Web Directions 2014 – Interconnected
This week I’m attending Web Directions South 2014, a conference for people who “design, imagine, create or build digital products, web sites and applications”. I’m excited to be part of this event. I’ll blog about my take-aways from the sessions I attend, and anything else that comes to mind.
There are 700 attendees at Web Directions South this year. The conference spans two days, with 24 sessions on two tracks: engineering and product.
The event started with Nathan Moran of the Metropolitan Land Council, conducting a traditional “Welcome to Country”. Nathan welcomed us to the land originally owned by the Gadigal clan. He finished by saying he hopes we can inspire more of “our mob” to get into the creativity demonstrated by the web and modern technology.
Interconnected, by Matt Webb
Matt Webb is “co-founder of Berg, design studio turned Internet of Things tech startup” (from Matt’s speaker blurb). Matt presented the keynote on day one of the conference.
He started with some pictures from the last century, showing what people thought the future would look like. Phones that show TV as well as sound. Electronic mail that works by photocopying your letter and beaming it up to a satellite and back down again. So close, said Matt.
His aim was to toss around ideas, especially on the theme if the interconnectedness of things. So he took us on a spiderweb of associations, jumping from stories to ideas and back again.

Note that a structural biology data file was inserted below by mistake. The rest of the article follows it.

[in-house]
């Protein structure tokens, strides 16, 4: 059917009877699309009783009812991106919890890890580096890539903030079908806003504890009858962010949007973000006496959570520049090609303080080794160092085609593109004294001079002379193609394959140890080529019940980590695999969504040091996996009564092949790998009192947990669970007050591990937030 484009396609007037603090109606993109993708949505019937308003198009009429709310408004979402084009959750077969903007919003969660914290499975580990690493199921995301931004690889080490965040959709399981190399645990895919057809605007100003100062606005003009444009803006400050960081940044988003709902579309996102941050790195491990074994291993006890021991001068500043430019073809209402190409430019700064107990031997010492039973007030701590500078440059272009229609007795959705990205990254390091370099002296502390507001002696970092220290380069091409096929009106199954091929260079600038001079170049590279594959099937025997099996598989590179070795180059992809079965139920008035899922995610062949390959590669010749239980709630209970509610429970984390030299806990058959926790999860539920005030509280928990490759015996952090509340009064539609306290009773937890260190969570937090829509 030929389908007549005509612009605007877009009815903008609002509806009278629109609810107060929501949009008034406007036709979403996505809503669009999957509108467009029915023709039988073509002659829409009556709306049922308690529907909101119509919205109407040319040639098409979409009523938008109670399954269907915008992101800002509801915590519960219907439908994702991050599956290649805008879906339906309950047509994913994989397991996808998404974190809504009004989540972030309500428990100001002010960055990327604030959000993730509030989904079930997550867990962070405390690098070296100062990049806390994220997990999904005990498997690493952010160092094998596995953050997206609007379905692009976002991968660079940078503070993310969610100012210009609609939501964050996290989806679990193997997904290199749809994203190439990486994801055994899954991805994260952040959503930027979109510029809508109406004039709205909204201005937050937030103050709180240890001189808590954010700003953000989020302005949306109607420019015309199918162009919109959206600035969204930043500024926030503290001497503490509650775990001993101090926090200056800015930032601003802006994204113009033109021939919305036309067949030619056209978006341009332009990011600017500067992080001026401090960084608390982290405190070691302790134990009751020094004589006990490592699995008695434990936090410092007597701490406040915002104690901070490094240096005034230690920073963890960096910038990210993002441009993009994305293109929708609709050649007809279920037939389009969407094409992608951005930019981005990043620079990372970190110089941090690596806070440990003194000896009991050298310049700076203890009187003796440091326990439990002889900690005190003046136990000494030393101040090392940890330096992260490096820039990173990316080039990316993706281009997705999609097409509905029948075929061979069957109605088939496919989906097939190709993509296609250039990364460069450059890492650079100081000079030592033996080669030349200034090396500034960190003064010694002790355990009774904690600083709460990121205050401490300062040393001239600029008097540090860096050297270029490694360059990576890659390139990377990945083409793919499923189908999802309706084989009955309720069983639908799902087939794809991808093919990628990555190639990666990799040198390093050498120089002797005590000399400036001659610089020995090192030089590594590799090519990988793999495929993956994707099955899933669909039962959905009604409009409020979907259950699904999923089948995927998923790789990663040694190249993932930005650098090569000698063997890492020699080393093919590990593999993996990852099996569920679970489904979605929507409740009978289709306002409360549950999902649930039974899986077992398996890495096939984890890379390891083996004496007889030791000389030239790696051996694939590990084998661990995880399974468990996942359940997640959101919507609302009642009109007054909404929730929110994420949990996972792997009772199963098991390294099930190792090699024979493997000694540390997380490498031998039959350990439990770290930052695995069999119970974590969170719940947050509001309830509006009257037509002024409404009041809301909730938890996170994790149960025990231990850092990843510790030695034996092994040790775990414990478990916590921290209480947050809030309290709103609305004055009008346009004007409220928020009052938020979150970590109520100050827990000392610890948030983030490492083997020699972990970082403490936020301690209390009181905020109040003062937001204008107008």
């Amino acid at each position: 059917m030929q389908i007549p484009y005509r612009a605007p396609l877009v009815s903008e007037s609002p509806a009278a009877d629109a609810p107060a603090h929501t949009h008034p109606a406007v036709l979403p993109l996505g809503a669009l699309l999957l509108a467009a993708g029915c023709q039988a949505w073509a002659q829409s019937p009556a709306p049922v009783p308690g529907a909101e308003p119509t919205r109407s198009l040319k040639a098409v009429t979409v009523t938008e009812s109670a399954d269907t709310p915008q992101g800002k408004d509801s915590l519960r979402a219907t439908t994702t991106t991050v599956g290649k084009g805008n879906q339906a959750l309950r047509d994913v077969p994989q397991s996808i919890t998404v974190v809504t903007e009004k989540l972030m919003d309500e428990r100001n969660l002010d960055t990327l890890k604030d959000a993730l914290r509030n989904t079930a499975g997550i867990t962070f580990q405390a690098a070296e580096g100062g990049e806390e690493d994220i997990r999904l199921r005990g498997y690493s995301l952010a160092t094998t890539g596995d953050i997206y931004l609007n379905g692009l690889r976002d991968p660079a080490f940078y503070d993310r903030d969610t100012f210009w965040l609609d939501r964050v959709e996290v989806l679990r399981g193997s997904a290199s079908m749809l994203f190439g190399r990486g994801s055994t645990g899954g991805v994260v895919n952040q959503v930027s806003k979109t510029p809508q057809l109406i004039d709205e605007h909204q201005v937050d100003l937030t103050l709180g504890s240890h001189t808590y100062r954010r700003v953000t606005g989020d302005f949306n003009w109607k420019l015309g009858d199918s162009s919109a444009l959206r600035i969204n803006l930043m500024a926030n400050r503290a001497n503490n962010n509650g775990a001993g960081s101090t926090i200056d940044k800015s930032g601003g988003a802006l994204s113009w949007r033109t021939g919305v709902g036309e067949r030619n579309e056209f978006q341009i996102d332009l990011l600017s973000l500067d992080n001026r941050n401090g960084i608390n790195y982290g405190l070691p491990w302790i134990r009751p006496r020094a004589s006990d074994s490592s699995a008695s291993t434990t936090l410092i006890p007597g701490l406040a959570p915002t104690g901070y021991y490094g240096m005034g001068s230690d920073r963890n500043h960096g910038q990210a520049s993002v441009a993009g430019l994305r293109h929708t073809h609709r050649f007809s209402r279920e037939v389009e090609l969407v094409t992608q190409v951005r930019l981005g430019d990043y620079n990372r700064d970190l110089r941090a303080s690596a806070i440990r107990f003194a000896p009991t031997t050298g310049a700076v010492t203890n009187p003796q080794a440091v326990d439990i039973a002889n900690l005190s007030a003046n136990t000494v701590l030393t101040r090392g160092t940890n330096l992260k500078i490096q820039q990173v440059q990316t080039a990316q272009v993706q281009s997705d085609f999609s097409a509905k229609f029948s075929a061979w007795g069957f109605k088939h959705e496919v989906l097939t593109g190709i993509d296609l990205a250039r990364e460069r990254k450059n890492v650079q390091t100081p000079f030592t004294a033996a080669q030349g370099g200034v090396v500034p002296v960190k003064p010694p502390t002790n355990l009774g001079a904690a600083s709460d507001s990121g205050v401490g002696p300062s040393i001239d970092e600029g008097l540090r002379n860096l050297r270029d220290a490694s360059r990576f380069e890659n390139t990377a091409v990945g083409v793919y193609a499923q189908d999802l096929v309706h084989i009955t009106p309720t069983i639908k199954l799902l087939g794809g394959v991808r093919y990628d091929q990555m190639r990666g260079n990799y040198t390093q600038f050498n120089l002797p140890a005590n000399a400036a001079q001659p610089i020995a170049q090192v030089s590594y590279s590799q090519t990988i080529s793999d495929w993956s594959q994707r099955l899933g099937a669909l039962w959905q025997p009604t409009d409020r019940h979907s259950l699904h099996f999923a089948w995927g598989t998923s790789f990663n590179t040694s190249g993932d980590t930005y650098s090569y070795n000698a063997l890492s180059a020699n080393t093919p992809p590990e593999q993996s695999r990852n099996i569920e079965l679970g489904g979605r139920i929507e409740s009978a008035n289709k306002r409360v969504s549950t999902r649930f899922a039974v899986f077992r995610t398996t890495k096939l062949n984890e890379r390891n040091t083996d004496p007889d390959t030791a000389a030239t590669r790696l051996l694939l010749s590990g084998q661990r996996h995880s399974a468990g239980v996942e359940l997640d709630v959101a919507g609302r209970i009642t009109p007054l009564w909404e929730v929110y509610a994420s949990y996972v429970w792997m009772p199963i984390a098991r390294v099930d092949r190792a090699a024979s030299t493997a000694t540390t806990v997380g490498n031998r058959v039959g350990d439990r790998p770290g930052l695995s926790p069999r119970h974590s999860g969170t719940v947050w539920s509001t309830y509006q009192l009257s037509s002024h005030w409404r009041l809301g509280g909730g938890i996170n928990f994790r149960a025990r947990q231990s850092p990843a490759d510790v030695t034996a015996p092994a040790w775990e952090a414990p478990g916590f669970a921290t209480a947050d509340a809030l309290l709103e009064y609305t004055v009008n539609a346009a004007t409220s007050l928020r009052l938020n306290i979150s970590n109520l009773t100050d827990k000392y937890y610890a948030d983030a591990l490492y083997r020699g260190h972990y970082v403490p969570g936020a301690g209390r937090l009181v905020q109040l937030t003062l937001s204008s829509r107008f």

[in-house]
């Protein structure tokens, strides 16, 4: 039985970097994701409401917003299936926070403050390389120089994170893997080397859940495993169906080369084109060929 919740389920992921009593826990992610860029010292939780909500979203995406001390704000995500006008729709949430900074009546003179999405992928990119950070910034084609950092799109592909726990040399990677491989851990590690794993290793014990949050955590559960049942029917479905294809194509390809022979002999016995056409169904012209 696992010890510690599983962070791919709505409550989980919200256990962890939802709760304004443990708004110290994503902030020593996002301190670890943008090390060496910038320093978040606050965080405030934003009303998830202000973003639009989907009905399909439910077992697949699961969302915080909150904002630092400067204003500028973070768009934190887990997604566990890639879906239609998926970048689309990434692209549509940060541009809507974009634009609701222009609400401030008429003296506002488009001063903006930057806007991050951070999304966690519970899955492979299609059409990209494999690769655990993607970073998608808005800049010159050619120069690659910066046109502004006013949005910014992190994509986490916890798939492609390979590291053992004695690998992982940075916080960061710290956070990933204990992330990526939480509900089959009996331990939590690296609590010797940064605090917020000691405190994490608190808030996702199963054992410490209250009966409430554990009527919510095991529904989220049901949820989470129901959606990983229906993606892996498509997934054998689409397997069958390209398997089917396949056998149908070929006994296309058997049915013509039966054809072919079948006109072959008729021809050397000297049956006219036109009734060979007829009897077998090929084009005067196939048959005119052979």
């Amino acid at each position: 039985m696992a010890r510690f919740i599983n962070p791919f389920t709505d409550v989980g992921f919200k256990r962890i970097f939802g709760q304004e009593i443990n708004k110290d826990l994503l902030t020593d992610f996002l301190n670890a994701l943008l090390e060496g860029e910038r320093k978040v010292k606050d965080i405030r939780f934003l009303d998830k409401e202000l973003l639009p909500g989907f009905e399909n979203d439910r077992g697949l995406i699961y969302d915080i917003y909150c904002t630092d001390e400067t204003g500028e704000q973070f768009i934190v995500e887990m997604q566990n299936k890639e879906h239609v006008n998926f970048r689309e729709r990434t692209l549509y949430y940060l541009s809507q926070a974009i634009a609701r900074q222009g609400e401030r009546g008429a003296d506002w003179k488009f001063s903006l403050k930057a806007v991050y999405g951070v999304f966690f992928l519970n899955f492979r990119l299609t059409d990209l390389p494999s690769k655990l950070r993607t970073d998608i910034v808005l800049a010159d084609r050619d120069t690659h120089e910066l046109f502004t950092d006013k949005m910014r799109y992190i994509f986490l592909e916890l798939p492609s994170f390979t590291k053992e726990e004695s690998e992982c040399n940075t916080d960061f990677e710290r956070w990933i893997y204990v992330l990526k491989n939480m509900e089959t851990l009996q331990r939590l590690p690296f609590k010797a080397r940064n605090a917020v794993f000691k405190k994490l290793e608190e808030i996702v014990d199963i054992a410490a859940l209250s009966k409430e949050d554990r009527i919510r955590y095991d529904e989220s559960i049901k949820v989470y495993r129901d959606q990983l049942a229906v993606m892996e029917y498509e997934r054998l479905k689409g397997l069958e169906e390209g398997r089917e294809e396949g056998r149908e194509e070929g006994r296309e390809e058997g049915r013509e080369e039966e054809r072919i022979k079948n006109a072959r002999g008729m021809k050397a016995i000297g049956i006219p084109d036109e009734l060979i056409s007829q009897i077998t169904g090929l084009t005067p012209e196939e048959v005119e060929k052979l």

What happens when the world is interconnected? It’s going to be super complex. How will we cope with that?
We’ve had huge things happen before in our history as mankind. Think of the great flood and other cultural myths. We have those memories and share those myths.
Matt likes the idea of panpsychism – everything is sentient, even tiny specks of dust. The Internet of Things is already happening. Product interconnectedness is the new electrification.
Matt told us a story of a recent interaction he had with Station Jim, a stuffed dog on a British train platform. When Matt tweeted about seeing the stuffed dog in a glass box, @stationjim tweeted back. You get a magic feeling when the world comes alive and starts talking to you. It’s powerful. The episode of Station Jim may be trivial, but think of the other events where the Internet has played an integral part.
The metaphors we use when talking about technology shape how we think about it. The metaphor quickly disappears, and the concept is set in our minds.. For example, the Web is based on the idea of paper and documents. This is good. But think of how it has affected copyright.
People form attachments to virtual things. What we’re walking into is a world where high tech merges with our mundane lives. Matt showed us a video of a robot folding towels, and joked that he really wants one of those.
The beginnings are important, because they set the culture. Do we need to keep striving for simplicity in our products? What’s special about the Web is that it’s egalitarian. When we decide how to build the internet of things, it’s important we make it just as egalitarian.
The above are just a few notes from this hour-long presentation. Thank you Matt for a funny and engaging introduction to Web Directions 2014. Drum roll for #wds14!